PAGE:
In a classic experiment, psychologists Arkes and Blumer, randomized theater ticket prices to test for the existence of a sunk-cost fallacy.  Patrons who bought season tickets at the theater box office were randomly given discounts, some large some small.  At the end of the season the researchers counted how often the different groups actually used their tickets.  Consistent with a sunk-cost fallacy, those who paid the higher price were more likely to use the tickets.

A problem with that experiment is that it was potentially confounded with selection effects.  Patrons with higher values would be more likely to purchase when the discount was small and they would also be more likely to attend the plays.  Now a new paper by Ashraf, Berry, and Shapiro uses an additional control to separate out these two effects.

Households in Zambia were offered a water disinfectant at a randomly determined price.  If the price was accepted, then the experimenters randomly offered an additional discount.  With these two treatment dimensions it is possible to determine which of the two prices affects subsequent use of the product.  They find that all of the variation in usage is explained by the initial offer price.  That is, the subjects revealed willingness to pay was the only detrminant of usage and not the actual payment.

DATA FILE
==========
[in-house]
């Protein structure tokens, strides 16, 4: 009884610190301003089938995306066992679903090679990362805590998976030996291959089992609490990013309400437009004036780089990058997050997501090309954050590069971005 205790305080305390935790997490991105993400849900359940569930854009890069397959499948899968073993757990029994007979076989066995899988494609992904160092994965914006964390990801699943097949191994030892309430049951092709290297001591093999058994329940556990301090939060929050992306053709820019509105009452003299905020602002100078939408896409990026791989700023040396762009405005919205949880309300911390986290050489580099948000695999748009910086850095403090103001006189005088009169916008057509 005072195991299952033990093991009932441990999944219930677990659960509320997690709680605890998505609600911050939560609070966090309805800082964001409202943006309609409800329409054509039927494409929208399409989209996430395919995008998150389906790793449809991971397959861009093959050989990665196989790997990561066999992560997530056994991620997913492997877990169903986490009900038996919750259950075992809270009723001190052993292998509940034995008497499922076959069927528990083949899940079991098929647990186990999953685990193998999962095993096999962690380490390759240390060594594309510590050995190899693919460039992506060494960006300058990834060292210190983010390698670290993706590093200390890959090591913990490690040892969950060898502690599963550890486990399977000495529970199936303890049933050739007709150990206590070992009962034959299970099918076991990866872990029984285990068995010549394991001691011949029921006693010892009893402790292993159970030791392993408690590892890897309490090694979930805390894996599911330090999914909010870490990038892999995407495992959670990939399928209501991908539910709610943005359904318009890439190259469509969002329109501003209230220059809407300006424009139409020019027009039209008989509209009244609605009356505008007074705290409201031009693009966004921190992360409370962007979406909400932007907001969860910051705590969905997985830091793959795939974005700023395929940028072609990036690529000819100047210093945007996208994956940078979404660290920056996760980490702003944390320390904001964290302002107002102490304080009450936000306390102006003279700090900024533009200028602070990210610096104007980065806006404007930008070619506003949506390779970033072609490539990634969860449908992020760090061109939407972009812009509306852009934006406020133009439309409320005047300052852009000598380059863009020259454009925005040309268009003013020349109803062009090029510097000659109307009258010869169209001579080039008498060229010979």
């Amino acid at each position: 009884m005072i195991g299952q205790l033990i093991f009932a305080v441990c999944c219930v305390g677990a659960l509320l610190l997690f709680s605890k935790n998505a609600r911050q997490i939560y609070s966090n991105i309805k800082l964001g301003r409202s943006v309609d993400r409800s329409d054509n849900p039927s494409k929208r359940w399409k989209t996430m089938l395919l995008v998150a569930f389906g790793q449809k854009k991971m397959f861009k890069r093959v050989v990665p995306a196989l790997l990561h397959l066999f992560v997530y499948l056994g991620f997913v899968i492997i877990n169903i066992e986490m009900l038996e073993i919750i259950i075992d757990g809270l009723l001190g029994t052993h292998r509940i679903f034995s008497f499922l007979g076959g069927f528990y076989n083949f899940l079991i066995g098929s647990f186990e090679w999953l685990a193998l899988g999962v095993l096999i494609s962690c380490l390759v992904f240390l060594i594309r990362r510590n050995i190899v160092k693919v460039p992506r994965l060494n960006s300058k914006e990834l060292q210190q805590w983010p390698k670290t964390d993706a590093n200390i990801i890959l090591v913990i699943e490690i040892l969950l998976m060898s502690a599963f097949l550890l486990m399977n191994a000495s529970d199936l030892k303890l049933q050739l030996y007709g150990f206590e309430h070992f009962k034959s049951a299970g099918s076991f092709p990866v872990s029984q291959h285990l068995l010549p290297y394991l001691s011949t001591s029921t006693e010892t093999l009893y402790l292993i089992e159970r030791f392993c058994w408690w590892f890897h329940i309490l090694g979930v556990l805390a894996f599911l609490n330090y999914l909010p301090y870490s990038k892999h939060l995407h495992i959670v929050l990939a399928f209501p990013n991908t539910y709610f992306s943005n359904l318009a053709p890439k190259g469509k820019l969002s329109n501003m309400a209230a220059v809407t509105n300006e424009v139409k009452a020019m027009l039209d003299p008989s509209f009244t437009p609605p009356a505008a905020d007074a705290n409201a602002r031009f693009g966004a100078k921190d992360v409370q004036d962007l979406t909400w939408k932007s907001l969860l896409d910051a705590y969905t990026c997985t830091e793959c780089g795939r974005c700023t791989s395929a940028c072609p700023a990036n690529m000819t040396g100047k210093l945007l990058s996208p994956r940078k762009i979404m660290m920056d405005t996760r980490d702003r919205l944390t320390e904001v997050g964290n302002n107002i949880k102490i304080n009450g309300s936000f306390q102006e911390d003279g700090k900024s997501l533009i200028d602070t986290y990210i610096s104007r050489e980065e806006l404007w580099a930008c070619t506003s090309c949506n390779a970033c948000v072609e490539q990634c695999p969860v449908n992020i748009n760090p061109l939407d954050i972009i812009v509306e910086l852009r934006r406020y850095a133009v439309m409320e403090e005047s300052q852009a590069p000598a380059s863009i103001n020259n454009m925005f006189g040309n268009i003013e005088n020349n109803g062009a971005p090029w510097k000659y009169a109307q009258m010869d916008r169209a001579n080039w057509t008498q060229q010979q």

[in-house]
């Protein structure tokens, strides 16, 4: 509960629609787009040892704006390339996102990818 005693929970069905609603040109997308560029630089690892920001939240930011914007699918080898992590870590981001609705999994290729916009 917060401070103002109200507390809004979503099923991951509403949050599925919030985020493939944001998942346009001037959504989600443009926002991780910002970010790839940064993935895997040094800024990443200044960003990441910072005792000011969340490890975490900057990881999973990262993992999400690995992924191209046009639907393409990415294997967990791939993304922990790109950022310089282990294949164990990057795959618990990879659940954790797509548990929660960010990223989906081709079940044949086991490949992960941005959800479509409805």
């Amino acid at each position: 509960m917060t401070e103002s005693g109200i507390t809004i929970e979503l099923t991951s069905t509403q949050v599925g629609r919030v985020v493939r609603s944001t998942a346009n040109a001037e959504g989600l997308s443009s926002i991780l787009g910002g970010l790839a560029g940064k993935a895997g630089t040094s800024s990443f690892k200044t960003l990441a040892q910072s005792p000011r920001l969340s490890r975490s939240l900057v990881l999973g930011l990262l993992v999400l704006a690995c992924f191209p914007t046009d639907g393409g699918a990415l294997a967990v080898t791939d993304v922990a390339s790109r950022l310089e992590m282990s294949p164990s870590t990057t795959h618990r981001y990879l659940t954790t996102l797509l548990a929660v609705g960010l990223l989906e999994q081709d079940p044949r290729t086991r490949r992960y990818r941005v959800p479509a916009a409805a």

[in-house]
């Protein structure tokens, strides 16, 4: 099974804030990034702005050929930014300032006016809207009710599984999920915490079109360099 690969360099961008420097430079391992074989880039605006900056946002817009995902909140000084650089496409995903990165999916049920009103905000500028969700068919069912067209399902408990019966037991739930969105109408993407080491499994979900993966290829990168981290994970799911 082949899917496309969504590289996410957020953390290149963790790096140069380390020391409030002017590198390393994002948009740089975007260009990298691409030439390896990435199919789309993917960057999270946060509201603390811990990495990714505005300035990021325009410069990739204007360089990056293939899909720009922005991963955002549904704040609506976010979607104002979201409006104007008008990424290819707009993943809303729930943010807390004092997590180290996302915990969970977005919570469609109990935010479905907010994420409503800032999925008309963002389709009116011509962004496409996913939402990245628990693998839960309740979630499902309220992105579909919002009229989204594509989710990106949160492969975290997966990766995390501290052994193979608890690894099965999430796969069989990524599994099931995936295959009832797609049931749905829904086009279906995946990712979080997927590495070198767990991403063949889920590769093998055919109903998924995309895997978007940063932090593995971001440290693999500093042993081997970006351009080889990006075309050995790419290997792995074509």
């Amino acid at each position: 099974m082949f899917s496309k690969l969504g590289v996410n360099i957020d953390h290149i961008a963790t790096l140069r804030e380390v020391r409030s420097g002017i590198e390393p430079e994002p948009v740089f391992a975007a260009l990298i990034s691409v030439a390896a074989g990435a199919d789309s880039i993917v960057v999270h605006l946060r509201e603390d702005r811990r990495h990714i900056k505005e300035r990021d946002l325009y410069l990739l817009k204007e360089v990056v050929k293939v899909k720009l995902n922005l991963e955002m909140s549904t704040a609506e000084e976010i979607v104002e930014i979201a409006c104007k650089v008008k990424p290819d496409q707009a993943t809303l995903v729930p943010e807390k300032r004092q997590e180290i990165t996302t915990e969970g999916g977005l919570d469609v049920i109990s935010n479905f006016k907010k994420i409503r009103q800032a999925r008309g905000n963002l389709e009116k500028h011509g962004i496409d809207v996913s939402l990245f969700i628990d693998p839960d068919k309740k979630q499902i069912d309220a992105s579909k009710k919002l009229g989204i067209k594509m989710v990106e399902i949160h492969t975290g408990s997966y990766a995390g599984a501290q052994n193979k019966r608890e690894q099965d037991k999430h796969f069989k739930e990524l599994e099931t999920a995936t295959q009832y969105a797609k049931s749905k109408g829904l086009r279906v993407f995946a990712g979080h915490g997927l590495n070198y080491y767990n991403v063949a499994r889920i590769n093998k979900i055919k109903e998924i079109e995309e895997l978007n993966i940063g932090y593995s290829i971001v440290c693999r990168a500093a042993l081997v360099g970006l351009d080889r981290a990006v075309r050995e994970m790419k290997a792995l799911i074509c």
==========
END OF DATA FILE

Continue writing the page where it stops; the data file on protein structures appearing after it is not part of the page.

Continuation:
This is the cleanest field experiment to date on the effect of past sunk costs on later valuations and it overturns a widely cited finding.  On the other hand, Sandeep and I have a lab experiment which tests for sunk cost effects on the willingness to incur subsequent, unexpected, cost increases.  We show evidence of mental accounting:  subjects act as if all costs, even those that are sunk, are relevant at each decision-making stage.  This is the opposite effect found by Arkes and Blumer.

(Dunce cap doff:  Scott Ogawa)